No-evidence medicine is all around us:
- “There is no evidence of human-to-human transmission of coronavirus.”
- “There is no evidence masks work to prevent transmission.”
- “There is no evidence of airborne transmission of COVID-19.”
- “There is no evidence that early life trauma affects people later in life.”
- “There is no evidence that infant circumcision causes long-term harm.”
- “There is no evidence that smoking tobacco causes lung cancer.”
No-evidence medicine is the idea that because a practitioner or organization is not aware of the evidence for an idea then there must not be any evidence, and the idea can be dismissed without further inquiry.
You’ve encountered no evidence medicine if you’ve ever had this exchange:
“Do you have a study for that?”
“Yes.” *provides study*
“Well, I’ve never heard of that study before!”
Or this exchange::
“We don’t have any evidence of that.”
“Well, shouldn’t we do some research?”
“Because there is no evidence!”
No-evidence medicine is a form of narcissism. When children hide their eyes, they think the world has gone away. Likewise, practitioners of no-evidence medicine think if they pretend the evidence isn’t there, the idea they ignore ceases to be true.
When a practitioner of no-evidence medicine is forced to acknowledge the evidence, they will never admit they once argued the opposite. Or if they do, they will say “but how could we have known!” as if there weren’t others trying to show them the evidence.
The response of medical organizations, media, and politicians to COVID-19 has provided many examples of no-evidence medicine:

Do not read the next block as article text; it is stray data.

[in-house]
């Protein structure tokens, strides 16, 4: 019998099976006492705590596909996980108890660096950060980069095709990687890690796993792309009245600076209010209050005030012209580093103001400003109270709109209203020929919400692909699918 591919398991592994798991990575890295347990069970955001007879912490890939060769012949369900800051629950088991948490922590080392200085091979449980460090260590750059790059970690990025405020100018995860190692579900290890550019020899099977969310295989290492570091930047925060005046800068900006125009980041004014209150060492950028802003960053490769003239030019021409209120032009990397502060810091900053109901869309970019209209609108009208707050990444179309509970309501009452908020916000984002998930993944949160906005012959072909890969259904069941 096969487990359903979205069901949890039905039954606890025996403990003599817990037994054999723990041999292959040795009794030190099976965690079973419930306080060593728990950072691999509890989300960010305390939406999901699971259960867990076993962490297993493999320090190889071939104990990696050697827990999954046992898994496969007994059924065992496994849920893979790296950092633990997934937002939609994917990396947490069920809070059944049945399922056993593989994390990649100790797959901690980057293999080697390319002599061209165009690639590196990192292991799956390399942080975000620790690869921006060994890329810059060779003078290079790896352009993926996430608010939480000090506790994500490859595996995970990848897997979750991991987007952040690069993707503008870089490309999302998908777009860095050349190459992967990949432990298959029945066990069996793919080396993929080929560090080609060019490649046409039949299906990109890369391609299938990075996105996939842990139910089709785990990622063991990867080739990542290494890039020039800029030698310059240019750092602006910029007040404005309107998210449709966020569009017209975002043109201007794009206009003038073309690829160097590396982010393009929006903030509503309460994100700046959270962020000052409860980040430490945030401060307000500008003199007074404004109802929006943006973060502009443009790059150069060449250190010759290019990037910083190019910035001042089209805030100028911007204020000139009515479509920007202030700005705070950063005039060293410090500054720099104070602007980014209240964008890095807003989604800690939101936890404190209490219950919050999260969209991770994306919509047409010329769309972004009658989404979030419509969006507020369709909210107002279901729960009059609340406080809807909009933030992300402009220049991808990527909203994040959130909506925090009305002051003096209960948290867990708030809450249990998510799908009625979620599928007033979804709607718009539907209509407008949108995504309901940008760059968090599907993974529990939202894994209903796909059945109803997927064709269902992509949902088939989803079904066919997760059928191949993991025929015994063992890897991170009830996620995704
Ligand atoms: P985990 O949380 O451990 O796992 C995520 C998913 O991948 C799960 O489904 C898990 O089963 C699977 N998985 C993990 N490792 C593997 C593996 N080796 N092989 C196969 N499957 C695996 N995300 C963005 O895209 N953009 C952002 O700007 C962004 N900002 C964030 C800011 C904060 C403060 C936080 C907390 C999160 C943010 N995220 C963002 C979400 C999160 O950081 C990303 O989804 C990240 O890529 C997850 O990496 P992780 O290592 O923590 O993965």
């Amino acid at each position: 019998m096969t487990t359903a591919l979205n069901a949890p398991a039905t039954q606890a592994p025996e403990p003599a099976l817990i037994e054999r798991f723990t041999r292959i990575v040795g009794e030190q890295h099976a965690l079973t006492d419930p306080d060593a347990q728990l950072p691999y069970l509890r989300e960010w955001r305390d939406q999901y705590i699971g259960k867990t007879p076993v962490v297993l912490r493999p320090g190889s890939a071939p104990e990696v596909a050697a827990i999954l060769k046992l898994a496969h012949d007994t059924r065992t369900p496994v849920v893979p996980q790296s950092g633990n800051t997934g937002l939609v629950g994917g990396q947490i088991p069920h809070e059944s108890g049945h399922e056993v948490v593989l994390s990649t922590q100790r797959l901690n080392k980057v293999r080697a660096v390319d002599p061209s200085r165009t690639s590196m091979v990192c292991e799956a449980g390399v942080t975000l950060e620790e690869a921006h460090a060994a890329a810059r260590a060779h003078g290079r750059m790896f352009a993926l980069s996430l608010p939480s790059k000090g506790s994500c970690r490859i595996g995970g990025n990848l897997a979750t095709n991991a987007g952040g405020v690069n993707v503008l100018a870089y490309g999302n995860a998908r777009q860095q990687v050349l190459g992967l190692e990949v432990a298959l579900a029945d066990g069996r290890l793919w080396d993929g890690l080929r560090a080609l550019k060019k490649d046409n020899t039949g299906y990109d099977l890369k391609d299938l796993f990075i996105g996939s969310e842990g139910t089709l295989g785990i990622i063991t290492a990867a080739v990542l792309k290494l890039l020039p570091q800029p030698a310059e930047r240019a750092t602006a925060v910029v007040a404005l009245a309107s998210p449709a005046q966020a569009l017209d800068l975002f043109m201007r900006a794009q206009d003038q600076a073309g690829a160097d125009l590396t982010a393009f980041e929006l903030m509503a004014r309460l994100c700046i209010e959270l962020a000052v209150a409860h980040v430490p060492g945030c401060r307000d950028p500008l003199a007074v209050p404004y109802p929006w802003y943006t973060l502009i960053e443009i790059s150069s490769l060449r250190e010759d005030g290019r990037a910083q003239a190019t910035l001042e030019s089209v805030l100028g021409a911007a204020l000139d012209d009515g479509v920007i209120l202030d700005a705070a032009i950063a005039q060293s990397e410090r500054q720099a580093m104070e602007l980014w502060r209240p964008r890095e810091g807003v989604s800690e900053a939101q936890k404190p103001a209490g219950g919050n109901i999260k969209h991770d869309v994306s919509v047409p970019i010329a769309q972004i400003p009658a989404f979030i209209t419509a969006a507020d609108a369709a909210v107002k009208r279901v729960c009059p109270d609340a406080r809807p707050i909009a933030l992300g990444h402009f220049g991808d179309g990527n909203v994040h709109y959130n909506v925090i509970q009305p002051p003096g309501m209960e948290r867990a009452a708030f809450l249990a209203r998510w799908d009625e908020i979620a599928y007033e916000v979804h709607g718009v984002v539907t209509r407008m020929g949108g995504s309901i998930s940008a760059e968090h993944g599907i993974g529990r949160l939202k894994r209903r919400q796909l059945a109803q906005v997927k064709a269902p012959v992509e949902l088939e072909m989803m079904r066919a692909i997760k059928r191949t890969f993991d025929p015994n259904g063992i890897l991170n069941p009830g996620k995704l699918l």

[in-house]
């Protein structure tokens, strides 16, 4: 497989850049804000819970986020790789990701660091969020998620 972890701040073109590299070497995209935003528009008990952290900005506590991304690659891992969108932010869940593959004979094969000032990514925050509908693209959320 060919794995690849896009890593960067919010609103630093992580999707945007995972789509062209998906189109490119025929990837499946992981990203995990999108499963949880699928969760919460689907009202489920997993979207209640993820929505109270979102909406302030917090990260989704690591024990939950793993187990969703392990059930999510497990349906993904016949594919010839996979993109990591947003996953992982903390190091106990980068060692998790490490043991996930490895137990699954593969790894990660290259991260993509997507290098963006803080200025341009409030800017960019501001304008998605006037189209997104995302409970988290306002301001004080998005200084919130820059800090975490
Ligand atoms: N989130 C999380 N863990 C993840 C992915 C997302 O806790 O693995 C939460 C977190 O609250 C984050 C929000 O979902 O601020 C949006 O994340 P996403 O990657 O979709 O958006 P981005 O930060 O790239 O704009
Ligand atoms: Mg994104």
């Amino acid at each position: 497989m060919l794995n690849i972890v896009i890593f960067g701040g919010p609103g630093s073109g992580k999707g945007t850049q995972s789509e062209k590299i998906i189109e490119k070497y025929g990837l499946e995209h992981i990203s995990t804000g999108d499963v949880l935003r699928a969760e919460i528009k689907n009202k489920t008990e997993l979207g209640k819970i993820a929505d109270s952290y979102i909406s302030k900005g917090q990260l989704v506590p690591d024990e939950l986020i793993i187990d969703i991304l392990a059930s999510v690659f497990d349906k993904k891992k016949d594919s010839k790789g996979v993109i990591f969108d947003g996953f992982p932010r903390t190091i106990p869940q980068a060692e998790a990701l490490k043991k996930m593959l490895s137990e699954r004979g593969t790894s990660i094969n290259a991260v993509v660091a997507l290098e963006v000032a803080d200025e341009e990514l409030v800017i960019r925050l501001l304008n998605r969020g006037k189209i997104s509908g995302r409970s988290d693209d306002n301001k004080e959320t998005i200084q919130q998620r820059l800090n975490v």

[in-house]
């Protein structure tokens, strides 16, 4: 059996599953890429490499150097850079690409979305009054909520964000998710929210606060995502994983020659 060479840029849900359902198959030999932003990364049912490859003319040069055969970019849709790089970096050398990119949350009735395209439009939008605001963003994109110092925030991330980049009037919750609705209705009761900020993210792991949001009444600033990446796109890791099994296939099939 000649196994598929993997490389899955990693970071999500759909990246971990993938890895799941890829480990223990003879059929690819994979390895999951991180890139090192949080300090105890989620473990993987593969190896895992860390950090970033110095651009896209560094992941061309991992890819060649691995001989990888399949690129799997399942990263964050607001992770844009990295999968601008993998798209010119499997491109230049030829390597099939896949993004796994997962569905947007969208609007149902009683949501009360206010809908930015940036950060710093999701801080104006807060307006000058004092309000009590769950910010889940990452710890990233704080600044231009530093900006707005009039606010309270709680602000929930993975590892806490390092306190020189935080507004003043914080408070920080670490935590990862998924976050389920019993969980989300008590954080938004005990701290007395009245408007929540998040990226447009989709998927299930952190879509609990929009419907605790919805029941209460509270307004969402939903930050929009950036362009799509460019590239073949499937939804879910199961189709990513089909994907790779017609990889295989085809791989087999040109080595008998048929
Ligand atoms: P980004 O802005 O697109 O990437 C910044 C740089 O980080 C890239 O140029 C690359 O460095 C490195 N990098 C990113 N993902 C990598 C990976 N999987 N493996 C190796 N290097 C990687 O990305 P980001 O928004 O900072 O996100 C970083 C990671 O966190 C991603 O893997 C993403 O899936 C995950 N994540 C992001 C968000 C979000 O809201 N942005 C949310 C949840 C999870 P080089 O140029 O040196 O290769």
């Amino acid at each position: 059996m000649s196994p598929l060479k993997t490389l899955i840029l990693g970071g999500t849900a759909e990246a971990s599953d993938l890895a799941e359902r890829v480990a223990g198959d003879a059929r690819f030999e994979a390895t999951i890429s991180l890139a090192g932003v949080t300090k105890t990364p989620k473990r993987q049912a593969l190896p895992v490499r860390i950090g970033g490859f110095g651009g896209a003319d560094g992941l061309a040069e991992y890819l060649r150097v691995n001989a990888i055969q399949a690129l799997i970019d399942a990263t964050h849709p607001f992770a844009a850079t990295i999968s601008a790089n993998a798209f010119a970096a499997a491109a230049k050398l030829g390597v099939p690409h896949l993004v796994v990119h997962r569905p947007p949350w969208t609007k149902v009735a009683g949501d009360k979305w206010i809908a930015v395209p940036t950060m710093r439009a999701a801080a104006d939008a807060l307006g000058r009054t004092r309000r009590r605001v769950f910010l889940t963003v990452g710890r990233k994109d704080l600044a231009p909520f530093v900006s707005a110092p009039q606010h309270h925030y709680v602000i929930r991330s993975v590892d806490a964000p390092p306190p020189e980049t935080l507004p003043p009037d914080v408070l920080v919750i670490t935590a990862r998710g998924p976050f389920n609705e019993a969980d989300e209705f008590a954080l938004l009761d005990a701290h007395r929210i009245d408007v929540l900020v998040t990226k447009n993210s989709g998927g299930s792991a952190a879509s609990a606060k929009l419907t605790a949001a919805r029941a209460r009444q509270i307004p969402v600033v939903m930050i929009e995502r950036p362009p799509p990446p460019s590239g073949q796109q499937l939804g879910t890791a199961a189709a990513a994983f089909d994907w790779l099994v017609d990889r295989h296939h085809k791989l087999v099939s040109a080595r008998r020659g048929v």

Have any of these groups acknowledged that up until February they were calling COVID-19 “just the flu” and telling people to go out?
I also wrote a whole article detailing the no-evidence medicine medical establishments were practicing around COVID-19 that you can read here.
Another example: January 24 the World Health Organization wrote about potential COVID019 treatment Chloroquine that “there is insufficient evidence to support its further investigation.” In other words, ‘there is no-evidence… and don’t go researching to find more!’
Evidence-based medicine is about admitting what you do not know and researching it further. No-evidence medicine is about saying that what you currently know is the sum of all possible knowledge and refusing to research it further.
- Evidence-based medicine: “We don’t know, so we should research it further.”
- No-evidence medicine: “We don’t know and don’t want to, so don’t research it further.”
You can tell where no-evidence medicine is being practiced by what is not being researched. For example, in my documentary American Circumcision interview subjects bring up how there are no longitudinal studies on circumcision, and certainly none on its impact on men’s feelings or psychological experience.
The next time you see someone say there is “no evidence” of something, see if they are open to evidence. If not, you are talking to a practitioner of “no-evidence medicine” not evidence-based medicine.